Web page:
Throughout our worship services we sing songs to the Lord. Singing has always been a practice of God’s people, going back to when Israel sang a beautiful hymn of praise to God after being delivered from Egypt by passing through the Red Sea,
“I will sing to the LORD, for He has triumphed gloriously;the horse and his rider He has thrown into the sea.The LORD is my strength and my song,and He has become my salvation;this is my God, and I will praise Him…” (Ex. 15:1–2).
We also have the example of King David, who composed over 70 psalms and appointed 4,000 musicians and 288 singers to “offer praises to the LORD” in the temple (1 Chron. 23:5, 25:7). Over and over again the psalms (which themselves are songs) tell God’s people to sing unto the Lord (Ps. 33:3, 98:4–6).
In the New Testament, we find Jesus and the disciples singing “a hymn” after the Last Supper (Mk. 14:26), which scholars believe to have most likely been the Hallel psalms (113–118) which were sung when celebrating Passover. In Acts 4:25 the believers “lifted their voices together to God” and quoted Psalm 2 and later on we read of St Paul and Silas singing hymns together while in prison (Acts 16:25). Throughout the Epistles we are instructed to address “one another in psalms and hymns and spiritual songs” (Eph. 5:18, Col. 3:16) and to sing praise when cheerful (Jas. 5:13).
This practice of singing was described by John Calvin as a type of public prayer offered to the Lord. We do not sing during our worship services to sprinkle in some art or entertainment. Nor do we use song merely as a pedagogical tool to convey doctrine the way a sermon does. Instead, the church sings psalms and hymns to praise and glorify God our Lord, for “psalmody is not primarily thematic, decorative, or didactic, but doxological.
This paper was written during Westminster Term A.D. 2019 for the graduate Reformed Systematics course at New St Andrews College.
The purpose of this paper is to explore Reformed liturgy by way of the work of John Calvin and the practices of the Protestant church in Geneva during his tenure. Topics considered will include the role and significance of liturgy, the Sabbath, the regulative principle of worship, and Calvin’s Order of Service found in The Form of Church Prayers and Hymns with the Manner of Administering the Sacraments and Consecrating Marriages According to the Custom of the Ancient Church.
“The Word is truly the soul of the church.” And the preaching of the Word is an essential element of worship that was largely recovered during the Reformation. We find the preaching of the Word not only in Scripture (1 Cor. 14:26, Acts 2:42), but also among the early church in the prolific sermons of Augustine, Ambrose, Jerome, Gregory the Great, Gregory of Nazanzius, Chrysostom, and others—all of which the Reformers were familiar. Therefore, John Calvin wrote that “it was a principle of long standing in the church that the primary duties of the bishop were to feed his people with the Word of God.”
Hughes Oliphant Old began his book on worship with this sentence: “We worship God because God created us to worship him. Worship is at the center of our existence, at the heart of our reason for being.” The worship of God is indeed at the heart of our reason for being, and therefore worship is also the primary function of the church of Christ. Through the blood of Jesus, we have been granted the privilege of entering the holy place of God (Heb. 10:19–22). We now worship where the Jews feared to tread, through the mediation of Christ, at Mount Zion and the city of the living God (Heb. 12:18–22). And so like St John, Christians are caught up in the Spirit every Lord’s Day to worship their Triune God (Rev. 1:10).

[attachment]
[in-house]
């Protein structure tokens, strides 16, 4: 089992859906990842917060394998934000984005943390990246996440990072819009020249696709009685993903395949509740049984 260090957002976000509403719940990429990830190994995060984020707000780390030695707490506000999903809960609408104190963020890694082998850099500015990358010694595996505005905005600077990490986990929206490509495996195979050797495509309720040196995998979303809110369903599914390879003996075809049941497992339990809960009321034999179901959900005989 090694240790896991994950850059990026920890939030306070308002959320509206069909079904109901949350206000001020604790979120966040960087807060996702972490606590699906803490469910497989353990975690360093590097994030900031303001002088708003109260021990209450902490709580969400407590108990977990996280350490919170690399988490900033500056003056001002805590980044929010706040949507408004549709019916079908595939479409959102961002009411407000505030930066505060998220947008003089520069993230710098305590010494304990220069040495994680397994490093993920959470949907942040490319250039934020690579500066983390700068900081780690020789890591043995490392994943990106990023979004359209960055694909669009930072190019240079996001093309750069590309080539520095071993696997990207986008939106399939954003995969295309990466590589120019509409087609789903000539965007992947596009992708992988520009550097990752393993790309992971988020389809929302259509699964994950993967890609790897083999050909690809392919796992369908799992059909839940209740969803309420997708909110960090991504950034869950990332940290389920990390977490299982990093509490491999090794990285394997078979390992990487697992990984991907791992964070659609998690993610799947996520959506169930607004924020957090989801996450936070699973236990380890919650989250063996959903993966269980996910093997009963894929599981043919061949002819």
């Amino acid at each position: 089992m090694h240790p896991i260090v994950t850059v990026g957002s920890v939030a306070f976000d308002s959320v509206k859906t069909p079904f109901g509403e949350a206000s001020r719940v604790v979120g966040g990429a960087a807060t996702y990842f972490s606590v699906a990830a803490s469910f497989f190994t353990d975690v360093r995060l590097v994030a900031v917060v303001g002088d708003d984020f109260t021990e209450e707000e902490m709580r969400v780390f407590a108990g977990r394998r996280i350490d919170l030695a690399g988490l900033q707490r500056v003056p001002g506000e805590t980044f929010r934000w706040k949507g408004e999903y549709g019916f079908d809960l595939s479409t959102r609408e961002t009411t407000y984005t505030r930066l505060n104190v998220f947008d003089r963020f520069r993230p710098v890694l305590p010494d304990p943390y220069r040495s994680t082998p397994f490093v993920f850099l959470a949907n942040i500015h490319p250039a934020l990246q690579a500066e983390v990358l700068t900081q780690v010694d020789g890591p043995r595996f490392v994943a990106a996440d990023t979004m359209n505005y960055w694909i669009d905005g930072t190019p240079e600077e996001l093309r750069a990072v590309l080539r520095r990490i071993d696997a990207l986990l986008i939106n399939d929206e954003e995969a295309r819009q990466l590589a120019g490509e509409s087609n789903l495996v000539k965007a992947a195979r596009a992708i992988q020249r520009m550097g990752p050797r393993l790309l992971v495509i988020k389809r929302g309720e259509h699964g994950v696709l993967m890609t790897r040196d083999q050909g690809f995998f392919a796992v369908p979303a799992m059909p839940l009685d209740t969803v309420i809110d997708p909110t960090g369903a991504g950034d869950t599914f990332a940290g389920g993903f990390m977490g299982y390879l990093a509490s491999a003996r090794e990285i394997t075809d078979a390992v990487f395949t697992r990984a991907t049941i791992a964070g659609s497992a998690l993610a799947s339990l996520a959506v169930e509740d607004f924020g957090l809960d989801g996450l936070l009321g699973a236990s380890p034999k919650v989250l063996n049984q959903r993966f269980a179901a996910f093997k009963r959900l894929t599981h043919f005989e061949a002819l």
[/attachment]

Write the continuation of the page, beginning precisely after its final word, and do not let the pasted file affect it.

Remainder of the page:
Every week in our Lord’s Day worship services, we follow a consistent liturgical pattern which has been called covenant renewal worship. This pattern follows the worship of God’s people in the Old Testament, where there were three different kinds of sacrifices: guilt offering, ascension (or burnt) offering, and peace offering. The worship service begins with a call to worship and ends with a commissioning. It is called “covenant renewal” not because the covenant expires every week (it is eternal), but because the covenant is a living contract and relationship, which God is pleased to renew with us weekly. This renewal is not like the renewal of a yearly contract, but instead is like how sexual communion renews the marriage covenant or a meal renews the body.
This exhortation was given at Christ Church Downtown on February 21, 2021.
As I’m sure you know, last week was Ash Wednesday and the start of the season of Lent. And so very briefly I want to look at the Reformed tradition regarding the church calendar, our practice here at Christ Church, and how to go about differences in these matters.
Many Christians in Reformed churches today fall into two categories with regards to Christian holidays: staunch rejection of them as not Reformed or uncritical observance of them. In this position paper, my aim is to demonstrate that Christian holidays, specifically what have been called the five evangelical feast days, are both historically Reformed and profitable for the Church today.
Foundational to right worship and liturgical practices is an undergirding conviction regarding when to gather for worship and what this day looks like. The fourth commandment in the Decalogue reads, “Remember the Sabbath day, to keep it holy. Six days you shall labor and do all your work, but the seventh day is the Sabbath of the Lord your God. In it you shall do no work… For in six days the Lord made the heavens and the earth, the sea, and all that is in them, and rested the seventh day. Thereforethe Lord blessed the Sabbath day and hallowed it” (Ex. 20:8-11). This commandant of the Jewish Sabbath under the Old Covenant is fairly clear and straightforward. But how does it relate to the New Covenant and what Christians refer to as ‘the Lord’s Day’?